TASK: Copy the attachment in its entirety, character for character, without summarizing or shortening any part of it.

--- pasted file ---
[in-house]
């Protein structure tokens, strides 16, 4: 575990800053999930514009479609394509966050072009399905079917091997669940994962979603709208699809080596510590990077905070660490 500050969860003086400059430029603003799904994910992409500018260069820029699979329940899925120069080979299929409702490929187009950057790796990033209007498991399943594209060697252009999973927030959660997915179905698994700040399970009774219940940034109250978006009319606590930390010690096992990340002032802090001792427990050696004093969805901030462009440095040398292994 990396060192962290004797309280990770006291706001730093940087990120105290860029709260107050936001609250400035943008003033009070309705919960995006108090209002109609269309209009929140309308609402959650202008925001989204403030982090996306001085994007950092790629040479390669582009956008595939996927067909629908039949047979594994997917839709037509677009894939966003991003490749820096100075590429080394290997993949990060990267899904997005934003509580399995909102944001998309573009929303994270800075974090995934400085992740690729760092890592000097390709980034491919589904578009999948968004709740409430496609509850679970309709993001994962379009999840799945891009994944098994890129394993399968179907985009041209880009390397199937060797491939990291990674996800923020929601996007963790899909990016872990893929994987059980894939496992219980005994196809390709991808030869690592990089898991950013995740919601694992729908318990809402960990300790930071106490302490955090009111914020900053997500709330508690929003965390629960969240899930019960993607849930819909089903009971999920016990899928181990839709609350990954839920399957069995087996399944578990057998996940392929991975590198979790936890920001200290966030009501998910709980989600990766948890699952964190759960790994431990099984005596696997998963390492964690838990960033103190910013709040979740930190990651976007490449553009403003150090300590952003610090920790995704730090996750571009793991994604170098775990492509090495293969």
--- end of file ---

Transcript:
[in-house]
């Protein structure tokens, strides 16, 4: 575990800053999930514009479609394509966050072009399905079917091997669940994962979603709208699809080596510590990077905070660490 500050969860003086400059430029603003799904994910992409500018260069820029699979329940899925120069080979299929409702490929187009950057790796990033209007498991399943594209060697252009999973927030959660997915179905698994700040399970009774219940940034109250978006009319606590930390010690096992990340002032802090001792427990050696004093969805901030462009440095040398292994 990396060192962290004797309280990770006291706001730093940087990120105290860029709260107050936001609250400035943008003033009070309705919960995006108090209002109609269309209009929140309308609402959650202008925001989204403030982090996306001085994007950092790629040479390669582009956008595939996927067909629908039949047979594994997917839709037509677009894939966003991003490749820096100075590429080394290997993949990060990267899904997005934003509580399995909102944001998309573009929303994270800075974090995934400085992740690729760092890592000097390709980034491919589904578009999948968004709740409430496609509850679970309709993001994962379009999840799945891009994944098994890129394993399968179907985009041209880009390397199937060797491939990291990674996800923020929601996007963790899909990016872990893929994987059980894939496992219980005994196809390709991808030869690592990089898991950013995740919601694992729908318990809402960990300790930071106490302490955090009111914020900053997500709330508690929003965390629960969240899930019960993607849930819909089903009971999920016990899928181990839709609350990954839920399957069995087996399944578990057998996940392929991975590198979790936890920001200290966030009501998910709980989600990766948890699952964190759960790994431990099984005596696997998963390492964690838990960033103190910013709040979740930190990651976007490449553009403003150090300590952003610090920790995704730090996750571009793991994604170098775990492509090495293969």